Best Fwends’ music is a big attention-deficit-disordered smash-up of punk, early Beastie Boys and unrefined 8-bit sounds. It's a kindred sound to those of British bands like Gay Against You and Applicants: frantic, but rooted in pop and/or rock. It’s trashy, cheap, headachy noise, but noise that a lot of love has clearly been put into. What at first seems to be simply brash and unpleasant does reveal itself to have a certain degree of subtlety and sophistication - 'Adultnap', for example, is a punk-pop classic of sorts, albeit one viewed in the lowest possible resolution, pixelated to fuckery.
Alphabetically Arranged is supposed to act a bit like The Hive's Your New Favourite Band - a best-of-so-far aimed to launch the band in the UK market. In fittingly don’t-give-a-fuck/post-modernly-self-aware (you decide) style, they've just chosen a bunch of "the best and worst songs [they've] made over the past four years" and whacked them on the CD - you guessed it - alphabetically arranged, from 'Aaww Some' to 'ZWZZT'. This makes the record pretty much impossible to approach as a whole, to really take it in. Is it a cop out of actually putting some effort into the track listing and the complete product, or a statement about the transience of digital media? ("It's just going to end up on iPods anyway, so here you go.") Either way, the barrage of 29 short tracks tends to lean towards a tiring indistinguishability.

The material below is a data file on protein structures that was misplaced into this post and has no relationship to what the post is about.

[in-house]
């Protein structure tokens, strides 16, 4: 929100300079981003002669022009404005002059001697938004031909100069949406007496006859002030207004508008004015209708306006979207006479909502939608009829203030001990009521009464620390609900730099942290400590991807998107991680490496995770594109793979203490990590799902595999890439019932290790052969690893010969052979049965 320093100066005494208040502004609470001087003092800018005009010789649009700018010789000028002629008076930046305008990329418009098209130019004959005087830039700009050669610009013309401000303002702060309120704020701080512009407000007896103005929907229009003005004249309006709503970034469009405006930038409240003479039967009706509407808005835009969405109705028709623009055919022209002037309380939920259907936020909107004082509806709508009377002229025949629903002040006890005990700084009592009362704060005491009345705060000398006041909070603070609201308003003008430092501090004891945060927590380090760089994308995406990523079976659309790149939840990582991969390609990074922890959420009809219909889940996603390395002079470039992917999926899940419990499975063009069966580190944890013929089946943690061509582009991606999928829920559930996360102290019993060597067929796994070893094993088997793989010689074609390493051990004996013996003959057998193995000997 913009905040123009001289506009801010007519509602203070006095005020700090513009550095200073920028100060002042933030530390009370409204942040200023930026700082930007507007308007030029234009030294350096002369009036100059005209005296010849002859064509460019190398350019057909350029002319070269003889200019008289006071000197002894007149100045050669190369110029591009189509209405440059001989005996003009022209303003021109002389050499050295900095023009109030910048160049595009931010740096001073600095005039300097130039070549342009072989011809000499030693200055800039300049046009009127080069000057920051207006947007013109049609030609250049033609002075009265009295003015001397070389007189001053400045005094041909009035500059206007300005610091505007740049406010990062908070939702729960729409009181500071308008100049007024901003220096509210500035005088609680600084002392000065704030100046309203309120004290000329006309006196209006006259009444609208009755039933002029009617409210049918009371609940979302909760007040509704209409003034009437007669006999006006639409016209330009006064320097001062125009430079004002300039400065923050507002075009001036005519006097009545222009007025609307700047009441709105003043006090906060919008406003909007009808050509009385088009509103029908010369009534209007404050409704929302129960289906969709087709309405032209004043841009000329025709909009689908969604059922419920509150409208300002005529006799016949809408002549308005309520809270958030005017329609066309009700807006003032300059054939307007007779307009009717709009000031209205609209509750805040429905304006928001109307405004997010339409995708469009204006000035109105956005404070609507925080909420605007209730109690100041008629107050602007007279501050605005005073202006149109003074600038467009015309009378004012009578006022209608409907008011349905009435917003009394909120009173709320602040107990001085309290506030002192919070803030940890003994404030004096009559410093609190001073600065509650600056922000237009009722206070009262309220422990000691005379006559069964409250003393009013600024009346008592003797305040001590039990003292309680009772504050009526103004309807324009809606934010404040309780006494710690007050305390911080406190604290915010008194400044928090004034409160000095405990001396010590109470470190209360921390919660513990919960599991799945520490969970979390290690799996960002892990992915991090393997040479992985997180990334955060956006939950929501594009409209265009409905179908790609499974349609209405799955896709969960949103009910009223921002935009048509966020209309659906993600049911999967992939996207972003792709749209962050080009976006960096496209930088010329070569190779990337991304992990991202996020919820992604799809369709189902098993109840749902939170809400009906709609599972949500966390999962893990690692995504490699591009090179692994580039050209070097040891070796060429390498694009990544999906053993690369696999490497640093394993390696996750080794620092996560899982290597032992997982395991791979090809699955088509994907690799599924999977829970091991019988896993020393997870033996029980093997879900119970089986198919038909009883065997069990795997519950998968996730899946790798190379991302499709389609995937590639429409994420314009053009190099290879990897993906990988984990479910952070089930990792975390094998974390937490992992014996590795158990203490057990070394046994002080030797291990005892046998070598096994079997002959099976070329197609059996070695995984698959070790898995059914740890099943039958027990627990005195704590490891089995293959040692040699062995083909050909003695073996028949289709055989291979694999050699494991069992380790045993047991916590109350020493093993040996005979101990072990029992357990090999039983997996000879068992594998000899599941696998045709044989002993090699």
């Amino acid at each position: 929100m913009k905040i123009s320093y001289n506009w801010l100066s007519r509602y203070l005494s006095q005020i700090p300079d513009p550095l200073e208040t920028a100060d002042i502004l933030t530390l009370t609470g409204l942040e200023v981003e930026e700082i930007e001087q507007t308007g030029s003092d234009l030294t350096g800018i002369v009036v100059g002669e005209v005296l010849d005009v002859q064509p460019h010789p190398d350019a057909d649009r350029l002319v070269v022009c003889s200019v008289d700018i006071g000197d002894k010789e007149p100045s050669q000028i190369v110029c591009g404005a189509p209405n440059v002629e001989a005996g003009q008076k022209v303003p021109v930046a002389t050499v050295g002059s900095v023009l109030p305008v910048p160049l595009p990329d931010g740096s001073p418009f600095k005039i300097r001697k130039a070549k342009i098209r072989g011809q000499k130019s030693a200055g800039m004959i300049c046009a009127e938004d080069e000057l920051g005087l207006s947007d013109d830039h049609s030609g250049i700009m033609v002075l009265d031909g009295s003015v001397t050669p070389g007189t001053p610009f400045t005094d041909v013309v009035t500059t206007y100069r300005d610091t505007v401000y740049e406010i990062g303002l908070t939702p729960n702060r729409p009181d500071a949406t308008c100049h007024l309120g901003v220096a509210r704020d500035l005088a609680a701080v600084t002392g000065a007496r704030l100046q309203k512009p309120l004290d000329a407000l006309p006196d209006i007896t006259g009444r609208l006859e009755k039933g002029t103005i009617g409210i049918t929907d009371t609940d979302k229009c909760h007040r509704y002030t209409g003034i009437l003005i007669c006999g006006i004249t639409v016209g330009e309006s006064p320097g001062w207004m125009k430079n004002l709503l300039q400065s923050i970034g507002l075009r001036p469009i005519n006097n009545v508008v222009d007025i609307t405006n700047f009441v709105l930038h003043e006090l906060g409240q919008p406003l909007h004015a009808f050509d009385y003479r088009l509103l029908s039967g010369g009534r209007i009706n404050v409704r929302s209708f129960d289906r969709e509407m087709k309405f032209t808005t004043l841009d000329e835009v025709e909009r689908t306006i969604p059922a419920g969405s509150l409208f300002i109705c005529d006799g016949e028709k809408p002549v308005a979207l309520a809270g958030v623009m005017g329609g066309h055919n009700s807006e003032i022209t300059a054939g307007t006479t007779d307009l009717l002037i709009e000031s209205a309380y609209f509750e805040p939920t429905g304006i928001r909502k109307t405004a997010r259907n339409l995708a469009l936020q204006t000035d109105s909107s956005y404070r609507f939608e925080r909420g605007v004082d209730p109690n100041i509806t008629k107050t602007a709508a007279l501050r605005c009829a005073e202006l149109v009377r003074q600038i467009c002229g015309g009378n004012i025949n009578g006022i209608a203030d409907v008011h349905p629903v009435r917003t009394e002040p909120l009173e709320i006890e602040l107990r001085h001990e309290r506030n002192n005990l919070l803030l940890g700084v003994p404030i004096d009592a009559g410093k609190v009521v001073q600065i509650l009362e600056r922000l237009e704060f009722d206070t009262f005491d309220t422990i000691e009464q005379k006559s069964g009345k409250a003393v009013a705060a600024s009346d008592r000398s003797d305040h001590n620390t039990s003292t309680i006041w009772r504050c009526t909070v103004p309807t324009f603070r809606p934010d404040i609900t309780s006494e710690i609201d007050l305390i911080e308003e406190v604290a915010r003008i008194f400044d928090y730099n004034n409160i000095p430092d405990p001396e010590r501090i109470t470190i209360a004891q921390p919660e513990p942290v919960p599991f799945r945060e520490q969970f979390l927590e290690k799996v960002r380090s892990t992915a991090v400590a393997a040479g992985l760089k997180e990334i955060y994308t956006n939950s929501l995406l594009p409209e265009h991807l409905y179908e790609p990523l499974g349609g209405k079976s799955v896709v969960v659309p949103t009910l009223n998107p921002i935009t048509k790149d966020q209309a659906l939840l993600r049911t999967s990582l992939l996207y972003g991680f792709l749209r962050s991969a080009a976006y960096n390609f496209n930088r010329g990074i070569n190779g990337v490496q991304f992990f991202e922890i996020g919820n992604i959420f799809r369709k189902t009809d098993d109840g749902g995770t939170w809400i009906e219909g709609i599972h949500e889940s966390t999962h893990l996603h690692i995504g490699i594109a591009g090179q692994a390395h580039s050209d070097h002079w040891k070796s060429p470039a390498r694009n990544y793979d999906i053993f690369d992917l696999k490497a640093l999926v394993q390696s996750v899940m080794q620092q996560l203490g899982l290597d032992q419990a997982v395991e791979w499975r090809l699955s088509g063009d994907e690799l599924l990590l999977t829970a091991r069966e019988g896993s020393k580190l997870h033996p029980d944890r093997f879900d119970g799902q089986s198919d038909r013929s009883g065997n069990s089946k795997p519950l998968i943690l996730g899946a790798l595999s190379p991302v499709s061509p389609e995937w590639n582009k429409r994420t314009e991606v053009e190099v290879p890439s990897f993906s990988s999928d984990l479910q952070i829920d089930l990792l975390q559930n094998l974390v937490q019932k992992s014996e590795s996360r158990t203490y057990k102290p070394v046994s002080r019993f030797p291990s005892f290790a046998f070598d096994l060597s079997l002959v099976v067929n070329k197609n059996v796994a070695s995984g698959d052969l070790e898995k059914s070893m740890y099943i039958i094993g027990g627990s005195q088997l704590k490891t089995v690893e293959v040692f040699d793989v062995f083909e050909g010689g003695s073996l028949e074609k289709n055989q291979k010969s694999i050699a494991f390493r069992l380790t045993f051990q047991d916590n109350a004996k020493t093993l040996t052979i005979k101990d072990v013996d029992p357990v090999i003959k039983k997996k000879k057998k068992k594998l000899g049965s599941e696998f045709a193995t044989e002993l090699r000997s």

That said, there are certainly highlights: ‘Bump in the Night’ is almost Hot Chip-esque pop geek'n'b, whilst ‘Days Seem Shorter’ seems to evoke the purest, most un-ironic love of the group sing-along power ballad at the same time as a certain unsettling attention seeking brattishness. Tellinglly, ‘Get Cleen’ launches into a Bonde Do Role-shaming battle-hop groove before being slowed down and stopped after 35 seconds. Frustrating.
It's the type of music that journalists feel compelled to hyperbolise about, and it’s certainly hyperbolic music, but at the centre of things it’s a bunch of pretty good pop songs with a wide-eyed, excitable sense of optimism in the freedom of its production.
7Christopher Alcxxk's Score